The Decrepit

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Rating: 8.0/10 (39 votes cast)
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Filmed in the summer of 2011, ‘the Decrepit’ is a micro-budget project (less than $5k) that was made to provide an empowering voice to the people of the Downtown Eastside of Vancouver.

Too often these people are taken out of context and made to look as though they are ‘human trash’ by broadcasters and filmmakers.

Hear what these people have to say in the context which they intended.

The Decrepit, 8.0 out of 10 based on 39 ratings

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  • Joe
  • Paul

    Yawn.

    Another documentary trying to teach us all that drugs are bad and there’s a problem on the streets blah blah. No sh1t Sherlock, news flash, no one cares. Junkies will be junkies, leave them to rot.

    Let me save everyone 25 minutes of their lives….you play with fire, you’re gonna get burned. Done. Moving on….

    • aslader

      youre an ignorant piece of shit

  • http://www.marshmallowmouse.blogspot.com SB

    Sensitive and thoughtful – the filmmaker lets addicts speak for themselves. He shows us a range of people who found themselves on Skid Row for a number of reasons and breaks down the assumptions that they are “garbage.” Worth watching.

  • Josh

    What do i want to say to the kids? This movie was Terrible TERRIBLE, it was to leave you with answers about why these people are where they are? Well it didn’t, other then judging people for when and what drugs they started using this movie had no insight as to why any of these people are on drugs. Some dude stuck a video camera in some drugged out peoples faces and called it a low budget documentary. This is not the first documentary where someone approached homeless people as human beings, so get off your high horse about this being a sensitive documentary. At times i find the way the person behind the camera is treating the people to be quite rude. Go ahead waste 20+ minutes of your life watching this. Know there are better documentary about the Vancouver drug problem out there

  • Jaden

    I am trying to decide whether Paul’s comment, or Josh’s comment is more ignorant. On one hand, Paul wants to live in a world where problems should not be showcased and that people are insensitive like himself, bravo Paul, bravo. Oh and people do care.

    Then we have Josh, who has clearly missed the premise of the film. The film’s intention apparently was to let people speak in context, and not to provide answers to the drug problem, the filmmaker simply just let them speak. In no way did I find the film judgemental of these people, actually thought it to be supportive, look how these people opened up.

    It clearly is a low budget film, there are minor sound issues, and looks like all the footage was handheld, I am sure it could have been better if the filmmaker had more than $5k.

    As SB said, the film is sensitive and thoughtful and the filmmaker is probably a good person trying to help, it just sucks to see an artist give out their work for free to have ignorant idiots comment just because they live life in a bubble. More good people need to comment.

    Enjoy the film, well worth the 20 or so minutes.

  • thea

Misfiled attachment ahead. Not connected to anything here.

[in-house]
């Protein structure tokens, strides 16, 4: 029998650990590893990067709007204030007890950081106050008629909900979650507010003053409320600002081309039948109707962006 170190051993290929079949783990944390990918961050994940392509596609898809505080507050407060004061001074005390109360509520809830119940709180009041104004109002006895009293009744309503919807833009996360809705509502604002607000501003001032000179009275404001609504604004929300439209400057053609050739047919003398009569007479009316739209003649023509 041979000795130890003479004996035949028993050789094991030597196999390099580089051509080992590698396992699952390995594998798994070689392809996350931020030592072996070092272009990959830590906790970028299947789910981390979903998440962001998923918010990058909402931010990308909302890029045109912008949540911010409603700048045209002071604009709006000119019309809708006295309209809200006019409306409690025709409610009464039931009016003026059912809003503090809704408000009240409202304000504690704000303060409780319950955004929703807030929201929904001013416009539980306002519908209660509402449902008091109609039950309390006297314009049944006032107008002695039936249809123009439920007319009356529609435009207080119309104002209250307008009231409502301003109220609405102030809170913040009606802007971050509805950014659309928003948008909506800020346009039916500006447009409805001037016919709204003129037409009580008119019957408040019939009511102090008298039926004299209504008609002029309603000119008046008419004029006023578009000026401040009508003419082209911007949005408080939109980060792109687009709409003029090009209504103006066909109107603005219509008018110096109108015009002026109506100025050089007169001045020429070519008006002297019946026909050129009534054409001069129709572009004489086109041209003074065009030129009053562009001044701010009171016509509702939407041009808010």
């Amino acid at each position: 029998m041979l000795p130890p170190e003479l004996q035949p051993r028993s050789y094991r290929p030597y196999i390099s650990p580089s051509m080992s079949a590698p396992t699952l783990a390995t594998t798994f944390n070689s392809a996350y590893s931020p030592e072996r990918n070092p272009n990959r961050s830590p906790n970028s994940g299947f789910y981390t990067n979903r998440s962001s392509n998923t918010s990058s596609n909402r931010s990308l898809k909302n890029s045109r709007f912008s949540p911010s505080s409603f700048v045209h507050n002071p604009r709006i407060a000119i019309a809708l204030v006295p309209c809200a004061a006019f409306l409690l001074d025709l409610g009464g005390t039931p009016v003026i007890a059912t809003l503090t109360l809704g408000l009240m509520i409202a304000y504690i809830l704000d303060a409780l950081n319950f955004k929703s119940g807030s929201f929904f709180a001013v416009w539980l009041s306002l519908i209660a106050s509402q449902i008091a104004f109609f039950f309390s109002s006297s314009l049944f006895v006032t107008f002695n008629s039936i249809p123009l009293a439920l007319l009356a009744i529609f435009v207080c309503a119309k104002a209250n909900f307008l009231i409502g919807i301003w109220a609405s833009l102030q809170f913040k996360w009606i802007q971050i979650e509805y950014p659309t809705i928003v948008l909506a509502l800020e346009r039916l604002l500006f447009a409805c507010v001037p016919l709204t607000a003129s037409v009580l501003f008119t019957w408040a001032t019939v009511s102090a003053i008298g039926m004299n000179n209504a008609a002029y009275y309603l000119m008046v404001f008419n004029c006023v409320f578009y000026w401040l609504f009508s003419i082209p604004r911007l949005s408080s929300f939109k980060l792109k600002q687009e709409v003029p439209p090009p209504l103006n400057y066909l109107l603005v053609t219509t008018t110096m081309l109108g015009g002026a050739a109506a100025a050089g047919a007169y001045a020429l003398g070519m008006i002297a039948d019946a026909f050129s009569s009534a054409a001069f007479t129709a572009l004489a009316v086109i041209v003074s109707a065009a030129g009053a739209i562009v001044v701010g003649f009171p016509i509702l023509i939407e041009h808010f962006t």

I’m conflicted by this film…Not until the end, did I think I might be hearing the sincerity of the (I suspect) filmmaker. Until then, the film seemed largely exploitive and nieve.
    There are some great insightful comments from those being filmed (ie: people w/ lived experience should be present on & be informing policy makers; boards; commissions and the like. And how the black market drug trade thrives, BECAUSE OF the illegalization of hard drugs, which then gives easier access to youth…No, I wouldn’t have survived my teens either, if Crack & Heroine were as easily available then, as they are now. I barely survived my teens as it was…).
    I think all filmmmakers need to seriously question themselves as to why they are filmming specifically vulnerable folks on the DTES now. There is a plethoria of filmed material about us, that it’s becomming painfully redundant & myopic.
    I think I would have liked this fim better if it had another title. Maybe something like ‘Resilience’…”Drecrepit” lacks insight and respect.

  • Sid

    thea; you are right, there is a plethora of material on this subject, and being from Vancouver, I know there has been a few documentaries specific to the DTES.

    but I will have to say that it is not just in the end where sincerity shines, I think the filmmaker’s altruistic approach was apparent throughout. before even watching the film, perhaps read the short synopsis, the goal of the film is to provide a voice to the voiceless, and because of this film, there were great insightful comments (as you put it) which might not have been heard if it wasn’t for the filmmaker.

    “I think I would have liked this film better if it had another title…”

    this would have to be one of the dumbest comments I have ever read. to judge or weigh a film based on the title is pure stupidity. there is an enormous amount of films that were good but had not so great titles…

    we don’t know why the filmmaker chose the title, but judging by one of the opening scenes, it is not to hard to somewhat grasp his reasoning.

  • thea

    Glad to have made your Dumbest Comments Ever List Sid:) The title that an artist gives their work is very significant. I thought ‘The Decrepit’ was revealing of the filmmaker’s perspective & for me, someone who identifies w/ those who are being filmed, I found it insulting. Just my perspective…Also, these drive by docs–is what I’ll start calling them–that are not more thoughtfully contextualized or developed w/ the poeple that are being filmed, are somewhat exploitive. (Nicola’s discomfort made me uncomfortable.) I grapple w/ ‘this stuff’ & find eveyone’s comments very interesting & think it’s good food for thought, for future filmmakers to think about…

  • Nicole